Have you ever wondered what specifics a book reviewer looks for in a book? Or, what makes the difference between a one-star review and a five-star review? You're in luck! Fantasia Reviews has graciously written a guest post for The Golden Cricket about what makes a good book.
The Art of the Review: What Makes a Book Good?
Three components go into writing a work of fiction: creativity, skill, and a message. Creativity comes from the mind of the author, in a work of fiction, particularly speculative fiction, this is where the world is built, characters are born, and a story is made. The skill of the author comes into play as they construct their prose, it is those words, those lines, which breathe life into a work; they give the author’s thoughts form. Finally, there is the message; the intent and the worldview of the author that inevitably and indelibly mark any work that they create. These forces together give us a work of fiction, but rating such a work can be tricky, as mastery of all of these elements is difficult, but credit should always be given when it is due.
The story is the narrative of a book, and of all three components, is the easiest to assess. When looking at any story, we look at originality, plausibility within the bounds of the world, and cohesion. Originality is easy to judge. We ask ourselves, have we seen anything like this before, and if so, where? If the answer is yes, and it often is as there is little new under the sun, we try to see how the author made the story their own. What did they add? What did they remove? How do the characters grow and change? The more original ideas the author puts into a story, the better it will be. Multiple plotlines can add depth and complexity, combining old and worn-out stories into something new and exciting. A good story is original and interconnected. It does not rely on tired tropes and instead forges boldly forward, unapologetically, giving us something to enjoy and love over and over again.
An author’s writing style can be a matter of taste, but certain fundamentals can be followed. Now, this is not a tutorial on how to write, so we will not delve too deeply into good writing practices, but we can tell you what we look for in a well-written book. It should be spelling and grammar error free. Nothing breaks immersion like a misspelled or misused word. That being said, nobody is perfect. The occasional error is expected, but repeated mistakes will annoy readers. You should have a developed vocabulary that is appropriate for the target audience. Juxtaposition is a great word but probably does not belong in middle-grade reading. Of course, simple and repetitive language can and will bore readers. If you frequently find yourself repeating words or using the word ‘thing,' you may want to consider breaking out the thesaurus. Readers want to be entertained not frustrated or anesthetized.
The most subjective of all of the components is the message, i.e. what does the book say to the reader? Whether the author means for it or not, a bit of their worldview makes it into their work. There is nothing wrong with that, so long as it does not come across as if the work was meant to proselytize. Themes will also often come through, whether intentional or unintentional. Now, some of this will be lost on some readers, because not everyone reads books for the same reasons. As reviewers, though, we love robust themes, compelling conflicts, and the ability to relate aspects of a book to our lives and world events. When properly executed, you can expose readers to ideas that they had never considered before, or make them see an issue from a new perspective. Now, this does not need to be a goal for the author; it is up to the reader to make these interpretations, but inspiration can be added with a deft hand. Interpretations may even vary from reader to reader, and that is fine too. What matters the most is that the author is bold enough to inject this kind of material into their narrative. Often, the strongest messages can be controversial or even upsetting to some. Examples of issues worthy of exploration are racism, misogyny, and the dichotomy (or lack thereof) of good and evil. Now, not all authors set out to send a message, and that is fine too, but a well-crafted message can only serve to enhance the experience of a strong narrative.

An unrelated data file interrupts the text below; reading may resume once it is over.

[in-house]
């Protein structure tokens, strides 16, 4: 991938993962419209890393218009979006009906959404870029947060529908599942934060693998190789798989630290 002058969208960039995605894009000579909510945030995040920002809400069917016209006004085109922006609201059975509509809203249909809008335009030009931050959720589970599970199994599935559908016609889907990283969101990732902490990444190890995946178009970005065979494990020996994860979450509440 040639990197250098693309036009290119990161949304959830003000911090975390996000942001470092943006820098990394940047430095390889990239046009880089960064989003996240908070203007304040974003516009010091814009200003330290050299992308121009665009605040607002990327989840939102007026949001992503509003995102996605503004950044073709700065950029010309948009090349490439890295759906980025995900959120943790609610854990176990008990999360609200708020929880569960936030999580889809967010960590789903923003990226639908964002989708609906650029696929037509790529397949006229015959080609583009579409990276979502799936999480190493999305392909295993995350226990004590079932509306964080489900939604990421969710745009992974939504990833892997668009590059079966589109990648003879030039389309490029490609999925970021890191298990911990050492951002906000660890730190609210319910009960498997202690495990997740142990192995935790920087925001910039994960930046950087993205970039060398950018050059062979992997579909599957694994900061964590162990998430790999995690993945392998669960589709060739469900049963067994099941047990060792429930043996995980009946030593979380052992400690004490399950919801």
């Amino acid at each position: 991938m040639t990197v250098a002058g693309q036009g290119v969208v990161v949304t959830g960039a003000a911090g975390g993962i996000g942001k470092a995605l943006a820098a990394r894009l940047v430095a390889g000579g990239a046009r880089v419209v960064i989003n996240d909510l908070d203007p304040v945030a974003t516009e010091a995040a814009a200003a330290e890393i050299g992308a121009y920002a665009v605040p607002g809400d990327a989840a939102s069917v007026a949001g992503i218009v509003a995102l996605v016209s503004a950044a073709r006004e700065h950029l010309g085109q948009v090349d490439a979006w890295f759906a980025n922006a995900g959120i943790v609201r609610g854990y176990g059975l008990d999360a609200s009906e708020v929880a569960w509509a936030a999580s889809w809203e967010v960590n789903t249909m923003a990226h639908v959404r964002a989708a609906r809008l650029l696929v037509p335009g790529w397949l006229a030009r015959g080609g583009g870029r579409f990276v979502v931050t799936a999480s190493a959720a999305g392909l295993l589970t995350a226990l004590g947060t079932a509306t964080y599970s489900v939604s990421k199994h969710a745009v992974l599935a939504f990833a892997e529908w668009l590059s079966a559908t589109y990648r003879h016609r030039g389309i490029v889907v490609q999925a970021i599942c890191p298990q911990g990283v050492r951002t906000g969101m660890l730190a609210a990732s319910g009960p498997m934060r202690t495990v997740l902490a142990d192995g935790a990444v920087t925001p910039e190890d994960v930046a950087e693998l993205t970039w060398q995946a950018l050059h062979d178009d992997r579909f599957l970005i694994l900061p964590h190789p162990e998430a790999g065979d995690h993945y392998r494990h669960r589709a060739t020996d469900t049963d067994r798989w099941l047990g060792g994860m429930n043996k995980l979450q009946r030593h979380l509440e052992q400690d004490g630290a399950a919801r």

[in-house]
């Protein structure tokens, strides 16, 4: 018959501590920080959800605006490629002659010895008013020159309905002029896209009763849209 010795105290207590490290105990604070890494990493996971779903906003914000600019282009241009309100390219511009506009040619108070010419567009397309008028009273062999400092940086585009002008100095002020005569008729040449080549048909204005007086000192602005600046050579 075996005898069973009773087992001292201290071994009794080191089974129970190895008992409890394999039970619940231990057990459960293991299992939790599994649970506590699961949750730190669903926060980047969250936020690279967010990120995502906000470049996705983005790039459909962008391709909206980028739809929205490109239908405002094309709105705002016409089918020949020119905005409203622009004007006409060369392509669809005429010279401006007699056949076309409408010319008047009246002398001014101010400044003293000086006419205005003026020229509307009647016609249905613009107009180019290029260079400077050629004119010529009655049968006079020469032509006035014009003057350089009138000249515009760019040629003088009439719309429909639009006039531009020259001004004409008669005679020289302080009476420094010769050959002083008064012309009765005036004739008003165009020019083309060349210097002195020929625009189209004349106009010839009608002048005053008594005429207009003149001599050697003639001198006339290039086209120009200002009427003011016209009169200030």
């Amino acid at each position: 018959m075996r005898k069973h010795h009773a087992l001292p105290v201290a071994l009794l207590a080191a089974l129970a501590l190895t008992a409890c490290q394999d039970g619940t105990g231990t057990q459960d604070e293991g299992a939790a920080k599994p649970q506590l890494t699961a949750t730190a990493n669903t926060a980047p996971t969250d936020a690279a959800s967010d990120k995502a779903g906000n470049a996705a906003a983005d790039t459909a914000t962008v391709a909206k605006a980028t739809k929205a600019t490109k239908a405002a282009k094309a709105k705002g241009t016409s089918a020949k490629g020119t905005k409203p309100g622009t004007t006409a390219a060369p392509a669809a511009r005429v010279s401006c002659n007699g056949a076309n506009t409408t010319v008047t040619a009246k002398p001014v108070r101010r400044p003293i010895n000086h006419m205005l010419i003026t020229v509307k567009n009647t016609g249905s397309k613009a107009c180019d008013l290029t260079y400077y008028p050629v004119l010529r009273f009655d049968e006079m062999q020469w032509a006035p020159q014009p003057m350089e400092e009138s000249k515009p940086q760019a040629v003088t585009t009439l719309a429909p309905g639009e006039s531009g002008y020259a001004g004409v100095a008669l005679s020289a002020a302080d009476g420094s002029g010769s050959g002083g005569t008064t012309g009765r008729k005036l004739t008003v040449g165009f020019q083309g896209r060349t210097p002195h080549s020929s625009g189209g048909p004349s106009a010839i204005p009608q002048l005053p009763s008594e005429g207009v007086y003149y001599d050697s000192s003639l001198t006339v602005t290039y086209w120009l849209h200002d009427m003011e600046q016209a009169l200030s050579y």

When we write reviews, we take all of this into consideration. To rate a work on one metric would be disingenuous since so much goes into writing a book. Authors have different strengths and weaknesses. Some are great storytellers, but their writing skills are lacking. Others may have degrees in literature, but lack the creativity to make something great. We should congratulate these people on their strengths, but their weaknesses should be exposed, as reviews are as much for the author as they are the reader. In the end, we all just want to read a good book.
Thank you for sharing this informative article. I've had my books reviewed by various book bloggers and it's always surprising when they don't list what/how they are evaluating your work. This can be incredibly frustrating, especially if you're trying to determine if they would even like your book in the first place. That said, I really think that other authors out there will greatly benefit from your post. I know I certainly did!
Fantasia Reviews is comprised of a group of fantasy authors, and readers who love to give reviews to works they find are undiscovered, underappreciated or just the books they love. If you think your work is appropriate, you can contact them here.